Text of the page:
Crash Bag, Vol. 109: The Utley/Halladay Buddy Film

@Dweebowitz: “How *do* they get out of the mess their stripped farm system and grotesquely overpaid geriatric lineup have become?”

I can’t emphasize this enough: there is no easy fix. There is no quick fix. There is no way the Phillies can overhaul the roster and contend next year, and barring some unforeseen run of luck, probably not the year after that.

The answer is time. You can’t build a contender overnight anymore by buying established players, and the Phillies’ greatest resource, money, makes buying established players the course the Phillies are most able to take. But that’s not how things work anymore. Look at any team that’s currently in good playoff position–either they’ve developed their own talent, or used homegrown talent to acquire established talent, or they’ve been particularly good at picking up pieces off the scrap heap, like the A’s.

The good news is that the Phillies aren’t trying to buy their way back into the playoff race anymore. Signings like Byrd and A.J. Burnett might look like that, but they’re not. They’re damage control. Meanwhile, the farm system isn’t stripped anymore–two years ago, the Phillies were sneaking one guy into the back end of top 100 prospect lists, but after two pretty good drafts, they’ve got three no-doubt top 100 prospects in J.P. Crawford, Aaron Nola and Maikel Franco, and several other interesting prospects besides, and whereas two years ago, all the talent in the Phillies’ system was buried in low-A and rookie ball, those kids–Crawford and Franco among them–are slowly climbing the minor league rungs. Of course, the Phillies haven’t had much success converting minor league talent into major league production in the past five years or so, but that’s a different problem.

And let me say this–it’s mystifying to me how many people think the Phillies can turn the direction of the franchise around quickly. I just don’t understand it. And it’s not just Philly.com commenters either, the kind of people who think the team’s biggest problem is Jimmy Rollins doesn’t try hard enough or that the Marlins would trade The Mighty Giancarlo Stanton to the Phillies for “prospects.” Not specific prospects, but “prospects.” Or “prospects and draft picks.” I’m talking about dedicated, informed fans, many of whom remember the 1990s and are aware that most teams don’t make the playoffs most years, and still think the Phillies are some small number of player transactions away from returning to the level of dominance they achieved from 2007-2011. I don’t know how you can take anything approaching a critical view of this franchise, its management and its assets and think that there’s an exit strategy other than letting the fire run its course and letting the forest regrow on its own.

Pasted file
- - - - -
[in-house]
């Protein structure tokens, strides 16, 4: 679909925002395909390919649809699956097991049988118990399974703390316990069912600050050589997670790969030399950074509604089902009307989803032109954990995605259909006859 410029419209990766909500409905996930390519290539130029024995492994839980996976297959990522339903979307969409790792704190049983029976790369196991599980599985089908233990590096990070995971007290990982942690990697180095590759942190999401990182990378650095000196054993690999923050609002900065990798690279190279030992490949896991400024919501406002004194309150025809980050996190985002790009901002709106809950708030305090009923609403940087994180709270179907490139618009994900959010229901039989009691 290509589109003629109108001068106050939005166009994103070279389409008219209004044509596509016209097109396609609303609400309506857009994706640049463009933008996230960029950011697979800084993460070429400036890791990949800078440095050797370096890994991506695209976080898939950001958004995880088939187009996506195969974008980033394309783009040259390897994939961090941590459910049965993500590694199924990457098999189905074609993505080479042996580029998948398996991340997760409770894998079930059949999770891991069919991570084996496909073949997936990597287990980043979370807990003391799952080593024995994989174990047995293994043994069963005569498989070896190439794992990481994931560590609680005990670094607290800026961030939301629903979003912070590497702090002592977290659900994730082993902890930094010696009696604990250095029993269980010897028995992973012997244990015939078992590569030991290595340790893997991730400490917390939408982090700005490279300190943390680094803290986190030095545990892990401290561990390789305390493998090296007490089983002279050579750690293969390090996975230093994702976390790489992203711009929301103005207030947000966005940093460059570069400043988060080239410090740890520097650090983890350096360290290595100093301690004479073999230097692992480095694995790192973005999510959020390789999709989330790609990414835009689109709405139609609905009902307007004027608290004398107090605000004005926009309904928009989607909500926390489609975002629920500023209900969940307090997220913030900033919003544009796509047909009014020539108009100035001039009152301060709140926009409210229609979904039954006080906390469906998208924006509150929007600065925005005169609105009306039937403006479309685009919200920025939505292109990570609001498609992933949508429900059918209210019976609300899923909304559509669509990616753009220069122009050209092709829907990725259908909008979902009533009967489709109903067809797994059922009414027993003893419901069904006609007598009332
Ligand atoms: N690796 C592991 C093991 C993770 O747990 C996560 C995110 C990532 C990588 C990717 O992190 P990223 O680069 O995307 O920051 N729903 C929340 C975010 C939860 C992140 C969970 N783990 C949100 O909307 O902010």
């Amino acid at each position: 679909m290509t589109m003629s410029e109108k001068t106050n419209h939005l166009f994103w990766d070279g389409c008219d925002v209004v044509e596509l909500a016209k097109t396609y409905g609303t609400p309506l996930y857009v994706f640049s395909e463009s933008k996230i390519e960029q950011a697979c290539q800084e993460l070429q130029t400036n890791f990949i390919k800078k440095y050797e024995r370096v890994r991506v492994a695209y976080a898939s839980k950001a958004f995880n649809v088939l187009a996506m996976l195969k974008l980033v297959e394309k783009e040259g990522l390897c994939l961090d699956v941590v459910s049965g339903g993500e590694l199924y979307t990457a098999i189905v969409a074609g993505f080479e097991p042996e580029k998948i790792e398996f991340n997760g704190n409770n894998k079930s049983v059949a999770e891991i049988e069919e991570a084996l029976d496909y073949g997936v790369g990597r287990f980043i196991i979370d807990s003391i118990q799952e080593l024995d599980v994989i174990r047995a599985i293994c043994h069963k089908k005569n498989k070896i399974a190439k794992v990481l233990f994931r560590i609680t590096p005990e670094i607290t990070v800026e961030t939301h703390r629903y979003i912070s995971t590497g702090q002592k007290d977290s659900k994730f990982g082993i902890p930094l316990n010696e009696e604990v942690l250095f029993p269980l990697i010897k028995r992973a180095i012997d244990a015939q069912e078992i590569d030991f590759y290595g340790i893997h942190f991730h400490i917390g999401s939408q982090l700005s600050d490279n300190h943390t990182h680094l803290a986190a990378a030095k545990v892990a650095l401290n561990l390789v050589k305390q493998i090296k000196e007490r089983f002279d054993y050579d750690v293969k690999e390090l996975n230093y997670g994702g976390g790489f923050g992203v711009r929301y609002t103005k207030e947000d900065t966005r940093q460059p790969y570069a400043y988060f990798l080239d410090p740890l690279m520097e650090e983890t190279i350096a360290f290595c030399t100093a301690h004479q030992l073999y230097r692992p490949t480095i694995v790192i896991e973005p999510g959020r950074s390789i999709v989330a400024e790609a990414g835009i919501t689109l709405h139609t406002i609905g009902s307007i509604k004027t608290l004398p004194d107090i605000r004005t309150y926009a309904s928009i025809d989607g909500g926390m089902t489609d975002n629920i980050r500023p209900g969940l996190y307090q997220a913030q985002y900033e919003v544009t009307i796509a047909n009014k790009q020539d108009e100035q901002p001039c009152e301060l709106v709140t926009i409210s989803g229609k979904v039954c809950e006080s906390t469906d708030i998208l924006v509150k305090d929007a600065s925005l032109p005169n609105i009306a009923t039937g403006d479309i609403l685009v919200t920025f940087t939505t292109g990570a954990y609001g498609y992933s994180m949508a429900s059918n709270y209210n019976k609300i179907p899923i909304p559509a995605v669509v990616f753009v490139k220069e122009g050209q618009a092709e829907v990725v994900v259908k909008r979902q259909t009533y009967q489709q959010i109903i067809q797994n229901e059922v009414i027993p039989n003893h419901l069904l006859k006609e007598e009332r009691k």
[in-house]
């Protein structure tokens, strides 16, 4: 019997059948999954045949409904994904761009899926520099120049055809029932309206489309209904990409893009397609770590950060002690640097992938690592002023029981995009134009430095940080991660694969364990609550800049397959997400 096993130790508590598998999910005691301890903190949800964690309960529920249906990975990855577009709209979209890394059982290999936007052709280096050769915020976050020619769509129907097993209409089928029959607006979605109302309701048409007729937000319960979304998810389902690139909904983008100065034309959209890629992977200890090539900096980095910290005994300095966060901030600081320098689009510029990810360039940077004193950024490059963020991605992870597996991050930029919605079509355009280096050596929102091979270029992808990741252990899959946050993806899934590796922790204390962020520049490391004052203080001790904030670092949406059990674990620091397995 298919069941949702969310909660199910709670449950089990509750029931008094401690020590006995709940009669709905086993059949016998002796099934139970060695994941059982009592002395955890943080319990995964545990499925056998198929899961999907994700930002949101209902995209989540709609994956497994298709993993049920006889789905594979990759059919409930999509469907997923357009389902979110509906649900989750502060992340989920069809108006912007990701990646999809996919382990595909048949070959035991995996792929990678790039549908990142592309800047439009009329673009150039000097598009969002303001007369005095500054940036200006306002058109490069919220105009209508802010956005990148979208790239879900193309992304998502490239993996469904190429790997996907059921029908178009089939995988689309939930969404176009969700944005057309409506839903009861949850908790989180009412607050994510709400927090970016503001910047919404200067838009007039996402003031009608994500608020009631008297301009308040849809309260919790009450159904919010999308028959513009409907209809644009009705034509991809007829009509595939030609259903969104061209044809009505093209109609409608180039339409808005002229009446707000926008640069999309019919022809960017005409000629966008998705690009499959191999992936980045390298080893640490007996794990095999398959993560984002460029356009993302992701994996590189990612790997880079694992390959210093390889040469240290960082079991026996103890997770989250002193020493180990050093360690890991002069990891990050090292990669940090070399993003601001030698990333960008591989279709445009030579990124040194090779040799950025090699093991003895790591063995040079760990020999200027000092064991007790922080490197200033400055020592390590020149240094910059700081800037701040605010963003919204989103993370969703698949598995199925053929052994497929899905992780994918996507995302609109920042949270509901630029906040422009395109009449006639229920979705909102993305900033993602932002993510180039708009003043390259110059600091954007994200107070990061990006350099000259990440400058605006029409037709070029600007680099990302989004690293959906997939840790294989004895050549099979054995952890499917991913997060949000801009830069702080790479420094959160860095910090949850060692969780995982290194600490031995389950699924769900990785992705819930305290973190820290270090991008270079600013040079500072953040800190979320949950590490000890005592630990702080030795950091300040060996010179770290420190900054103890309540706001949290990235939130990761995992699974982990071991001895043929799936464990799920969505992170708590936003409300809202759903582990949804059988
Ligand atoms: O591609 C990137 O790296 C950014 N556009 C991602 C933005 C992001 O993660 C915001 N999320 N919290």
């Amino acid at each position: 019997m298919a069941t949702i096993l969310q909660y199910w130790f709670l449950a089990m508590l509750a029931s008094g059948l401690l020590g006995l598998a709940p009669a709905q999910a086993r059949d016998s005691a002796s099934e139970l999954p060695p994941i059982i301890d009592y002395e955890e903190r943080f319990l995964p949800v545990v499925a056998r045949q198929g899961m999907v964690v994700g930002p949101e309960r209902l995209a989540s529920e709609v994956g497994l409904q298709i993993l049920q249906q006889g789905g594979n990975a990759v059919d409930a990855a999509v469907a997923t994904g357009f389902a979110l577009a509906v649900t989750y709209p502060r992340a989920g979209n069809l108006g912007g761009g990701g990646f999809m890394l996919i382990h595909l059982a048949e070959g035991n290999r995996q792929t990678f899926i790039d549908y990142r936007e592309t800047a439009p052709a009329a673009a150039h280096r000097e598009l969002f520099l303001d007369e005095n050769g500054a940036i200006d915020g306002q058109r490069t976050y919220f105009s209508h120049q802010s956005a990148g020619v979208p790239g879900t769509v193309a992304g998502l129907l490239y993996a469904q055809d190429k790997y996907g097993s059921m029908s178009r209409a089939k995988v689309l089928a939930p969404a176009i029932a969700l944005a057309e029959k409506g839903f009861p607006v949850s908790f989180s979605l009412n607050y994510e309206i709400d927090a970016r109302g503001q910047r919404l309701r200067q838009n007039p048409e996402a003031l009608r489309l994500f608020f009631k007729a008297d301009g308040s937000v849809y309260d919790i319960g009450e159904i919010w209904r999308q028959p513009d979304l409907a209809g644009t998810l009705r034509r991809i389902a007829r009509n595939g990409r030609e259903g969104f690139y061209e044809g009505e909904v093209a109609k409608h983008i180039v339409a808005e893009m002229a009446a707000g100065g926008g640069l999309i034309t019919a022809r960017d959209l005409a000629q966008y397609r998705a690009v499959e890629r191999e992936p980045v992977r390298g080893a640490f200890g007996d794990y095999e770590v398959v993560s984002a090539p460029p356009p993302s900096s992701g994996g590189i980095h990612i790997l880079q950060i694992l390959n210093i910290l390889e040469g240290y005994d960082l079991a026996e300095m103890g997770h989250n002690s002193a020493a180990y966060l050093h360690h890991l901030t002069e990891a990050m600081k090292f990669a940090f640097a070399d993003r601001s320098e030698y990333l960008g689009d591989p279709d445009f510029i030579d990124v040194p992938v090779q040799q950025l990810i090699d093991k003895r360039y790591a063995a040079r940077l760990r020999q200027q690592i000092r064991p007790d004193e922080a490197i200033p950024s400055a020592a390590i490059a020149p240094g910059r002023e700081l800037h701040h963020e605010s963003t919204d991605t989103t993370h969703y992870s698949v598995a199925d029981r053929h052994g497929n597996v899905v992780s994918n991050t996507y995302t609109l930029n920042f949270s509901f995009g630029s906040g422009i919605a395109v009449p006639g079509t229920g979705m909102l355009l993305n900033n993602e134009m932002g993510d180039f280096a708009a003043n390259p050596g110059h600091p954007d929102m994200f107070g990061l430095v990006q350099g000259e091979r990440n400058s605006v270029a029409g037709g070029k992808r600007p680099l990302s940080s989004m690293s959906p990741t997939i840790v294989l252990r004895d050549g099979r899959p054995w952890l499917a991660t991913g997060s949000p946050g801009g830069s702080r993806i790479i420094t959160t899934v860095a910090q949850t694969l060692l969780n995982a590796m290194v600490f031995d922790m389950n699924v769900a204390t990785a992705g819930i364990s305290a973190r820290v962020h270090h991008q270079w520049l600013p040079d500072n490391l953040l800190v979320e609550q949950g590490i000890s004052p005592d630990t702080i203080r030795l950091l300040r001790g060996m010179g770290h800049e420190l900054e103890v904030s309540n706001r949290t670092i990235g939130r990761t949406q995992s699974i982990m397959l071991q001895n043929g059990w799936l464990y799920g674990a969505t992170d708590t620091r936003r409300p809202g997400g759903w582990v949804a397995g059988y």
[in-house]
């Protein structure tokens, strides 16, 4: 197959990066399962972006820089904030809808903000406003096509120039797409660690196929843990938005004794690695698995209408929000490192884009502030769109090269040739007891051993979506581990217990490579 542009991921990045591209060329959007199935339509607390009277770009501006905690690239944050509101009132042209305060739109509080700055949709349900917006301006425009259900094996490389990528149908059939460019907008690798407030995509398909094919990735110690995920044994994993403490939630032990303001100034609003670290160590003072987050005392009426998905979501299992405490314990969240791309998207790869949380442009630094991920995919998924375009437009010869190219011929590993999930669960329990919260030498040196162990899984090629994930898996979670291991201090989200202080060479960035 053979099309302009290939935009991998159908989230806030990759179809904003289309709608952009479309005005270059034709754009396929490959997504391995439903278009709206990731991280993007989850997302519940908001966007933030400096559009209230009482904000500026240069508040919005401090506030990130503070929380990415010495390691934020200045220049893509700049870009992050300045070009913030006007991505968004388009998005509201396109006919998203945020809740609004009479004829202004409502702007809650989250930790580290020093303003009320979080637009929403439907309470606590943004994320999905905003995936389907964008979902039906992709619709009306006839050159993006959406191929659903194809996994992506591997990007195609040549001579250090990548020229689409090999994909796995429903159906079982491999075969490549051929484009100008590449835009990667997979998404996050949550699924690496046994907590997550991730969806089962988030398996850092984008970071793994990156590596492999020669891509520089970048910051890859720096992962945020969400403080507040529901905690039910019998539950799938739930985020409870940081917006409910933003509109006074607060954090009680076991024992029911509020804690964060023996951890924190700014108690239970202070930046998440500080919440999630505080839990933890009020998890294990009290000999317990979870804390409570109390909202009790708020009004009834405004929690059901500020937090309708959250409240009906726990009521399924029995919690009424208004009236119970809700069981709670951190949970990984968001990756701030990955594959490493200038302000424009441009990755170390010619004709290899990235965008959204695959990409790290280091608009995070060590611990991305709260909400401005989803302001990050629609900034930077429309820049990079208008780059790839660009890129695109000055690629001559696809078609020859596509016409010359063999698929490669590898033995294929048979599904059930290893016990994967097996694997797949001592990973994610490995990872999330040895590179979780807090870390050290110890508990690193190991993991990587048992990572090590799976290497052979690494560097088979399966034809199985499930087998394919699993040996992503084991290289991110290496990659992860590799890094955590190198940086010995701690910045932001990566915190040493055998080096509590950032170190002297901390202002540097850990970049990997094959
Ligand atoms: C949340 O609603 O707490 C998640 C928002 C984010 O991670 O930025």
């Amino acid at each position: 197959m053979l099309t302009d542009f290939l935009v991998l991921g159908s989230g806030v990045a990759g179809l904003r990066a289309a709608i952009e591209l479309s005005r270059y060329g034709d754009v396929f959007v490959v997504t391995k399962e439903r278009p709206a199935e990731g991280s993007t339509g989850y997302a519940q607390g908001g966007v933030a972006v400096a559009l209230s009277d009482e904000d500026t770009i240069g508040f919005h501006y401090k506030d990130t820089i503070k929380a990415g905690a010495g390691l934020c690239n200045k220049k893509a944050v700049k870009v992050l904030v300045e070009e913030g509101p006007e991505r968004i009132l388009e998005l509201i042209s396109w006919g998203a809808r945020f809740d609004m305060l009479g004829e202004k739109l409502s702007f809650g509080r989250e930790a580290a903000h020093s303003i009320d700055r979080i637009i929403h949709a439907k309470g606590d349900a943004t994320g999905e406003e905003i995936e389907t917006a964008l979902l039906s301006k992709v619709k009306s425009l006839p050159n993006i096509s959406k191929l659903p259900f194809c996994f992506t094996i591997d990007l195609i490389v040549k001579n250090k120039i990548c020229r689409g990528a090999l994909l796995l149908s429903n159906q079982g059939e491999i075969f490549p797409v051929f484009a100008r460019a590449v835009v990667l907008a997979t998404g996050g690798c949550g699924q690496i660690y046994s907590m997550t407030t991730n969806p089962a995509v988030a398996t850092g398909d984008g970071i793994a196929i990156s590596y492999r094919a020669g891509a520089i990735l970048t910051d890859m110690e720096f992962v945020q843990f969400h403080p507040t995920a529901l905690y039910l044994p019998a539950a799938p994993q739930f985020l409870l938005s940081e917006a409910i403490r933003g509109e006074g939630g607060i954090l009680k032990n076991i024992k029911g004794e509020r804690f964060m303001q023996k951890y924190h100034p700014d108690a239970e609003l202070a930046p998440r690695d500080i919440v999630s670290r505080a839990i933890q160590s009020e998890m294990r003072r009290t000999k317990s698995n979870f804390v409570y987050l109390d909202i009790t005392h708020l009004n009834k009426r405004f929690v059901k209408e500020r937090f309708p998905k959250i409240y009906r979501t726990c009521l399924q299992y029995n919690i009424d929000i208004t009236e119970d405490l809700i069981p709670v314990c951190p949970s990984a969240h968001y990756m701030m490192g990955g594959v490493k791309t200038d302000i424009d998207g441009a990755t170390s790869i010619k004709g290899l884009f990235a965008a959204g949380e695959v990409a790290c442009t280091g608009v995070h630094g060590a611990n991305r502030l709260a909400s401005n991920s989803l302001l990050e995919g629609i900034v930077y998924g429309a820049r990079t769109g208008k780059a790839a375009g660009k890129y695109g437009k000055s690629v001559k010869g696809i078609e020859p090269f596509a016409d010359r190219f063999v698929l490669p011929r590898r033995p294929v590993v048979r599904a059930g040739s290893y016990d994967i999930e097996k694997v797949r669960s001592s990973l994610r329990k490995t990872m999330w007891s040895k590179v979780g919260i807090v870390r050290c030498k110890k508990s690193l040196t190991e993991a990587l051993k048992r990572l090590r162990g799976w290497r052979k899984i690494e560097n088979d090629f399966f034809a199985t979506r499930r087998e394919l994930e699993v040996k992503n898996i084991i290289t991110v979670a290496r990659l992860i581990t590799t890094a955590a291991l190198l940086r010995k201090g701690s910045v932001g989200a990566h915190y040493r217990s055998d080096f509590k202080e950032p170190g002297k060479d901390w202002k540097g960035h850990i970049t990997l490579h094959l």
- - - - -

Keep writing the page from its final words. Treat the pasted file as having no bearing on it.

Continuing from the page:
To be honest, I’m staggered more people didn’t see this coming in 2010, but it’s easy to want to let the future take care of itself when things are good. The problem is that when you adopt that approach, you don’t get to be shocked and outraged when the good times don’t last forever. The level of naivete and impatience I’ve encountered makes me wonder how some of you people function as adults. The team is bad. They’re going to be bad for a while, barring an act of God or the next Josh Donaldson walking off the bus in Reading tomorrow. There’s nothing you or I or even Ruben Amaro can do to change that, so sit back and enjoy the crushing hopelessness.

@MichaelJBlock: “In light of Roy Halladay‘s epic Utley love fest, what’s your all time favorite teammate gush moment? “